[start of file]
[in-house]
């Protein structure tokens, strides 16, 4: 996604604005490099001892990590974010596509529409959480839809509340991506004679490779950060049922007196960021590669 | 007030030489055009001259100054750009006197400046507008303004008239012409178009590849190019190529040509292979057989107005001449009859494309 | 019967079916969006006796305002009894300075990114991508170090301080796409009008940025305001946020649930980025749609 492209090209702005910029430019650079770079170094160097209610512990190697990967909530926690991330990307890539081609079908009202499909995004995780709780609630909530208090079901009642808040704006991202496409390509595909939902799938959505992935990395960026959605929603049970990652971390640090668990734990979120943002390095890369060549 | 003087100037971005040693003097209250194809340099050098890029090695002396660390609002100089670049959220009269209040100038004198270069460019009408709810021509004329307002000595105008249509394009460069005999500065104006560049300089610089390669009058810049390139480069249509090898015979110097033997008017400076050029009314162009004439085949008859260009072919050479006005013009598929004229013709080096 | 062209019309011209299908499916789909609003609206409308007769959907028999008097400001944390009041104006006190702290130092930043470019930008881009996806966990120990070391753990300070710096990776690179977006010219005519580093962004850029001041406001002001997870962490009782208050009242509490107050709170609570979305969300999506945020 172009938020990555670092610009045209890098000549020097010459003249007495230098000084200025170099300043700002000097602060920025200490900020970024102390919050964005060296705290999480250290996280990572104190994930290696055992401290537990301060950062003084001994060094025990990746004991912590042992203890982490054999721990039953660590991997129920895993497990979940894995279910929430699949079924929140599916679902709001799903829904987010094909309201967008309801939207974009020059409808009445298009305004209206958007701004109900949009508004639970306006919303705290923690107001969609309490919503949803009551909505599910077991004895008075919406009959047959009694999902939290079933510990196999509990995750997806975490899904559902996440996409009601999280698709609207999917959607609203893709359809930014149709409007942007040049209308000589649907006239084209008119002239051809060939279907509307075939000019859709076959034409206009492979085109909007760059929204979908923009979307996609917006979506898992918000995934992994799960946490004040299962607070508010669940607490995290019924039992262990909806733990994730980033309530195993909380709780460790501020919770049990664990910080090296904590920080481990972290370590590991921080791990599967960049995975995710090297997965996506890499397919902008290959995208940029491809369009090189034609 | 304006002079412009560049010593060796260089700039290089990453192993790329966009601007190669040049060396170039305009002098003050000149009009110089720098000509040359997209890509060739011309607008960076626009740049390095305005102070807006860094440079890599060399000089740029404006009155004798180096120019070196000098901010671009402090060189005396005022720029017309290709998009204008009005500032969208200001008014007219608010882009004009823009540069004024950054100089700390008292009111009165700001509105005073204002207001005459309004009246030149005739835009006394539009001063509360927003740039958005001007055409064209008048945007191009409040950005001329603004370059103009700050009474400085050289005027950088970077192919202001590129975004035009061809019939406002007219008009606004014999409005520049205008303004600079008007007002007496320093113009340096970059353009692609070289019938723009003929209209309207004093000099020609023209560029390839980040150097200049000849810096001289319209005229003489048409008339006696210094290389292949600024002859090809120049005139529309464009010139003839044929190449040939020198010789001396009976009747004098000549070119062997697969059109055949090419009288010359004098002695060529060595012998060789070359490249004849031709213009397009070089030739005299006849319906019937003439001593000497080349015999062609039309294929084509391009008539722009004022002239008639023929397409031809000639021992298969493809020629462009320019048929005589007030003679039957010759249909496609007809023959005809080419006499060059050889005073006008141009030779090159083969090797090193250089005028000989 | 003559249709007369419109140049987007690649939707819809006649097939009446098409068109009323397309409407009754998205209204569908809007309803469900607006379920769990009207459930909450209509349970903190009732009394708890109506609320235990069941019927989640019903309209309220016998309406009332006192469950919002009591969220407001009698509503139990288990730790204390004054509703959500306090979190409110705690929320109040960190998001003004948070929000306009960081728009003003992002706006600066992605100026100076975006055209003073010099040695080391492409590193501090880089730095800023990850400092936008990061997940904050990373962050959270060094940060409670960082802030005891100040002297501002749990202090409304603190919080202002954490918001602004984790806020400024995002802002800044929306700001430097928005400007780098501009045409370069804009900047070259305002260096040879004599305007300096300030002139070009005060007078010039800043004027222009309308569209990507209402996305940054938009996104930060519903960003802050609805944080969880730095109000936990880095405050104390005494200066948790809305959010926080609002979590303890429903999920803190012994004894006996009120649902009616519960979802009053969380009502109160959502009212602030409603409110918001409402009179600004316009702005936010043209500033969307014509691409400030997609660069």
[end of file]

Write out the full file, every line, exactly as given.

[in-house]
């Protein structure tokens, strides 16, 4: 996604604005490099001892990590974010596509529409959480839809509340991506004679490779950060049922007196960021590669 | 007030030489055009001259100054750009006197400046507008303004008239012409178009590849190019190529040509292979057989107005001449009859494309 | 019967079916969006006796305002009894300075990114991508170090301080796409009008940025305001946020649930980025749609 492209090209702005910029430019650079770079170094160097209610512990190697990967909530926690991330990307890539081609079908009202499909995004995780709780609630909530208090079901009642808040704006991202496409390509595909939902799938959505992935990395960026959605929603049970990652971390640090668990734990979120943002390095890369060549 | 003087100037971005040693003097209250194809340099050098890029090695002396660390609002100089670049959220009269209040100038004198270069460019009408709810021509004329307002000595105008249509394009460069005999500065104006560049300089610089390669009058810049390139480069249509090898015979110097033997008017400076050029009314162009004439085949008859260009072919050479006005013009598929004229013709080096 | 062209019309011209299908499916789909609003609206409308007769959907028999008097400001944390009041104006006190702290130092930043470019930008881009996806966990120990070391753990300070710096990776690179977006010219005519580093962004850029001041406001002001997870962490009782208050009242509490107050709170609570979305969300999506945020 172009938020990555670092610009045209890098000549020097010459003249007495230098000084200025170099300043700002000097602060920025200490900020970024102390919050964005060296705290999480250290996280990572104190994930290696055992401290537990301060950062003084001994060094025990990746004991912590042992203890982490054999721990039953660590991997129920895993497990979940894995279910929430699949079924929140599916679902709001799903829904987010094909309201967008309801939207974009020059409808009445298009305004209206958007701004109900949009508004639970306006919303705290923690107001969609309490919503949803009551909505599910077991004895008075919406009959047959009694999902939290079933510990196999509990995750997806975490899904559902996440996409009601999280698709609207999917959607609203893709359809930014149709409007942007040049209308000589649907006239084209008119002239051809060939279907509307075939000019859709076959034409206009492979085109909007760059929204979908923009979307996609917006979506898992918000995934992994799960946490004040299962607070508010669940607490995290019924039992262990909806733990994730980033309530195993909380709780460790501020919770049990664990910080090296904590920080481990972290370590590991921080791990599967960049995975995710090297997965996506890499397919902008290959995208940029491809369009090189034609 | 304006002079412009560049010593060796260089700039290089990453192993790329966009601007190669040049060396170039305009002098003050000149009009110089720098000509040359997209890509060739011309607008960076626009740049390095305005102070807006860094440079890599060399000089740029404006009155004798180096120019070196000098901010671009402090060189005396005022720029017309290709998009204008009005500032969208200001008014007219608010882009004009823009540069004024950054100089700390008292009111009165700001509105005073204002207001005459309004009246030149005739835009006394539009001063509360927003740039958005001007055409064209008048945007191009409040950005001329603004370059103009700050009474400085050289005027950088970077192919202001590129975004035009061809019939406002007219008009606004014999409005520049205008303004600079008007007002007496320093113009340096970059353009692609070289019938723009003929209209309207004093000099020609023209560029390839980040150097200049000849810096001289319209005229003489048409008339006696210094290389292949600024002859090809120049005139529309464009010139003839044929190449040939020198010789001396009976009747004098000549070119062997697969059109055949090419009288010359004098002695060529060595012998060789070359490249004849031709213009397009070089030739005299006849319906019937003439001593000497080349015999062609039309294929084509391009008539722009004022002239008639023929397409031809000639021992298969493809020629462009320019048929005589007030003679039957010759249909496609007809023959005809080419006499060059050889005073006008141009030779090159083969090797090193250089005028000989 | 003559249709007369419109140049987007690649939707819809006649097939009446098409068109009323397309409407009754998205209204569908809007309803469900607006379920769990009207459930909450209509349970903190009732009394708890109506609320235990069941019927989640019903309209309220016998309406009332006192469950919002009591969220407001009698509503139990288990730790204390004054509703959500306090979190409110705690929320109040960190998001003004948070929000306009960081728009003003992002706006600066992605100026100076975006055209003073010099040695080391492409590193501090880089730095800023990850400092936008990061997940904050990373962050959270060094940060409670960082802030005891100040002297501002749990202090409304603190919080202002954490918001602004984790806020400024995002802002800044929306700001430097928005400007780098501009045409370069804009900047070259305002260096040879004599305007300096300030002139070009005060007078010039800043004027222009309308569209990507209402996305940054938009996104930060519903960003802050609805944080969880730095109000936990880095405050104390005494200066948790809305959010926080609002979590303890429903999920803190012994004894006996009120649902009616519960979802009053969380009502109160959502009212602030409603409110918001409402009179600004316009702005936010043209500033969307014509691409400030997609660069």